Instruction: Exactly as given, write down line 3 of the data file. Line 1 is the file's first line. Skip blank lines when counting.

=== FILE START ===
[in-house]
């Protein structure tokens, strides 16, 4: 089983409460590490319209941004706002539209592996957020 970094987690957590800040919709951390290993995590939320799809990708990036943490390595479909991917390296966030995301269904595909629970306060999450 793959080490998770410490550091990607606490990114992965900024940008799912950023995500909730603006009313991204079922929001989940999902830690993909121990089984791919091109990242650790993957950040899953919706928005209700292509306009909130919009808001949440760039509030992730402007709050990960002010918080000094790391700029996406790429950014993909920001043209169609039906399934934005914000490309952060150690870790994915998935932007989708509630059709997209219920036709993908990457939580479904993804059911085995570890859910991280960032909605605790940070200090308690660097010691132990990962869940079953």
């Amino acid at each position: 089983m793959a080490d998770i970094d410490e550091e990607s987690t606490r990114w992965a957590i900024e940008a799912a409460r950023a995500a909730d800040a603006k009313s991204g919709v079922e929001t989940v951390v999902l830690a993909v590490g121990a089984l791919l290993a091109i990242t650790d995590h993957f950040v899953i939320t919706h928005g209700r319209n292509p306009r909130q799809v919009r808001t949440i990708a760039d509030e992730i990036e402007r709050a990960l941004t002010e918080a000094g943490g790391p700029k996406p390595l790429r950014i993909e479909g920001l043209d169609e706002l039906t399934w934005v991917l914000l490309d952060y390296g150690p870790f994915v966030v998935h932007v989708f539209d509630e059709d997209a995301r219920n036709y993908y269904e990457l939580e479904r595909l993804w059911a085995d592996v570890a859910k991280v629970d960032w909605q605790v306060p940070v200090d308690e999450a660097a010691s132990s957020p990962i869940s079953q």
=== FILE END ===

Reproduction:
């Amino acid at each position: 089983m793959a080490d998770i970094d410490e550091e990607s987690t606490r990114w992965a957590i900024e940008a799912a409460r950023a995500a909730d800040a603006k009313s991204g919709v079922e929001t989940v951390v999902l830690a993909v590490g121990a089984l791919l290993a091109i990242t650790d995590h993957f950040v899953i939320t919706h928005g209700r319209n292509p306009r909130q799809v919009r808001t949440i990708a760039d509030e992730i990036e402007r709050a990960l941004t002010e918080a000094g943490g790391p700029k996406p390595l790429r950014i993909e479909g920001l043209d169609e706002l039906t399934w934005v991917l914000l490309d952060y390296g150690p870790f994915v966030v998935h932007v989708f539209d509630e059709d997209a995301r219920n036709y993908y269904e990457l939580e479904r595909l993804w059911a085995d592996v570890a859910k991280v629970d960032w909605q605790v306060p940070v200090d308690e999450a660097a010691s132990s957020p990962i869940s079953q």